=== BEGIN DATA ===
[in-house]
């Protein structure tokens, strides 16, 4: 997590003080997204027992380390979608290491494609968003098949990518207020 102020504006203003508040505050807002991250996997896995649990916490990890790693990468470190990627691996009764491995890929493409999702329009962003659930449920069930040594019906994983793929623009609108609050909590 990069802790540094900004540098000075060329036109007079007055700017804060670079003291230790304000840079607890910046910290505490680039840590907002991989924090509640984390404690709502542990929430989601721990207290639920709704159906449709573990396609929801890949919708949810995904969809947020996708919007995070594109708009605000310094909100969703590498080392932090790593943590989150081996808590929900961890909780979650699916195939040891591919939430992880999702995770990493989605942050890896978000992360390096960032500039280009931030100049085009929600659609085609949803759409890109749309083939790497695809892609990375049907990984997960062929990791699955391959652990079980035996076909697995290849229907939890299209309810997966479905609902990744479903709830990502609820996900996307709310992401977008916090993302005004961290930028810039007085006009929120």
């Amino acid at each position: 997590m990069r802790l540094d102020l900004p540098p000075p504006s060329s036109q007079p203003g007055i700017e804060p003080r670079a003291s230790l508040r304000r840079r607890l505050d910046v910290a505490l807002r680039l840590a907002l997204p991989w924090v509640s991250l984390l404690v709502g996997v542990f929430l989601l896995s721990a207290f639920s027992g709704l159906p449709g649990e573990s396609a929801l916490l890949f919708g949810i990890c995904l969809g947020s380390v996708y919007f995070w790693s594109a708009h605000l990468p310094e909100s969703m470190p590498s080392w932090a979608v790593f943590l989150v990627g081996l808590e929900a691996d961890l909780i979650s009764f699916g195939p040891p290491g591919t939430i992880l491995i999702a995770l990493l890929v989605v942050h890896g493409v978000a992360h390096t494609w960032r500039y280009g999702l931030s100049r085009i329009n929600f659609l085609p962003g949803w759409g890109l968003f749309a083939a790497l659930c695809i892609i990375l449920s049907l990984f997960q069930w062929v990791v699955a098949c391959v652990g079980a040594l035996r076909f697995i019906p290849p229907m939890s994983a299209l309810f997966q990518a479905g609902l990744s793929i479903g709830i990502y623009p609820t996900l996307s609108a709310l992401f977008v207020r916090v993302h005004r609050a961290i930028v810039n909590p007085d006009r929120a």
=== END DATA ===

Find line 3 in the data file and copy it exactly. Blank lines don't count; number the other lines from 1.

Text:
């Amino acid at each position: 997590m990069r802790l540094d102020l900004p540098p000075p504006s060329s036109q007079p203003g007055i700017e804060p003080r670079a003291s230790l508040r304000r840079r607890l505050d910046v910290a505490l807002r680039l840590a907002l997204p991989w924090v509640s991250l984390l404690v709502g996997v542990f929430l989601l896995s721990a207290f639920s027992g709704l159906p449709g649990e573990s396609a929801l916490l890949f919708g949810i990890c995904l969809g947020s380390v996708y919007f995070w790693s594109a708009h605000l990468p310094e909100s969703m470190p590498s080392w932090a979608v790593f943590l989150v990627g081996l808590e929900a691996d961890l909780i979650s009764f699916g195939p040891p290491g591919t939430i992880l491995i999702a995770l990493l890929v989605v942050h890896g493409v978000a992360h390096t494609w960032r500039y280009g999702l931030s100049r085009i329009n929600f659609l085609p962003g949803w759409g890109l968003f749309a083939a790497l659930c695809i892609i990375l449920s049907l990984f997960q069930w062929v990791v699955a098949c391959v652990g079980a040594l035996r076909f697995i019906p290849p229907m939890s994983a299209l309810f997966q990518a479905g609902l990744s793929i479903g709830i990502y623009p609820t996900l996307s609108a709310l992401f977008v207020r916090v993302h005004r609050a961290i930028v810039n909590p007085d006009r929120a």